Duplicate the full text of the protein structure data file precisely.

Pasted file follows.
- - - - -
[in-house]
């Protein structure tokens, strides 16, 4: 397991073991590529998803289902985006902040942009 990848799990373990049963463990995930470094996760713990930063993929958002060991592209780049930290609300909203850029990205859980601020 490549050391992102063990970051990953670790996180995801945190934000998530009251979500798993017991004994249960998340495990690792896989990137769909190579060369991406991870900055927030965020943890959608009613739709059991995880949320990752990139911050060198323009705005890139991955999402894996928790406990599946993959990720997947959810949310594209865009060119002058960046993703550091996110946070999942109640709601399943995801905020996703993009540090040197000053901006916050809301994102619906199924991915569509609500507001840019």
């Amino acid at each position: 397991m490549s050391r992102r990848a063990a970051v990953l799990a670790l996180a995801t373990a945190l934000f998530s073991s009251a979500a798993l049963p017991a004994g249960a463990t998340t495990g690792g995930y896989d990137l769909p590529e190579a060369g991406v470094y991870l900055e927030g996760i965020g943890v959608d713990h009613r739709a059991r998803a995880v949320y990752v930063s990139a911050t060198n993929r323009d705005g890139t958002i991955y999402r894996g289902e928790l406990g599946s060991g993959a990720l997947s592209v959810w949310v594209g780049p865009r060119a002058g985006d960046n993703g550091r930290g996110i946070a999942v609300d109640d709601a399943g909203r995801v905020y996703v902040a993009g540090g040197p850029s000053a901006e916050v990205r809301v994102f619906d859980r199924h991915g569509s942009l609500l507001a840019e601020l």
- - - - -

[in-house]
């Protein structure tokens, strides 16, 4: 397991073991590529998803289902985006902040942009 990848799990373990049963463990995930470094996760713990930063993929958002060991592209780049930290609300909203850029990205859980601020 490549050391992102063990970051990953670790996180995801945190934000998530009251979500798993017991004994249960998340495990690792896989990137769909190579060369991406991870900055927030965020943890959608009613739709059991995880949320990752990139911050060198323009705005890139991955999402894996928790406990599946993959990720997947959810949310594209865009060119002058960046993703550091996110946070999942109640709601399943995801905020996703993009540090040197000053901006916050809301994102619906199924991915569509609500507001840019």
């Amino acid at each position: 397991m490549s050391r992102r990848a063990a970051v990953l799990a670790l996180a995801t373990a945190l934000f998530s073991s009251a979500a798993l049963p017991a004994g249960a463990t998340t495990g690792g995930y896989d990137l769909p590529e190579a060369g991406v470094y991870l900055e927030g996760i965020g943890v959608d713990h009613r739709a059991r998803a995880v949320y990752v930063s990139a911050t060198n993929r323009d705005g890139t958002i991955y999402r894996g289902e928790l406990g599946s060991g993959a990720l997947s592209v959810w949310v594209g780049p865009r060119a002058g985006d960046n993703g550091r930290g996110i946070a999942v609300d109640d709601a399943g909203r995801v905020y996703v902040a993009g540090g040197p850029s000053a901006e916050v990205r809301v994102f619906d859980r199924h991915g569509s942009l609500l507001a840019e601020l």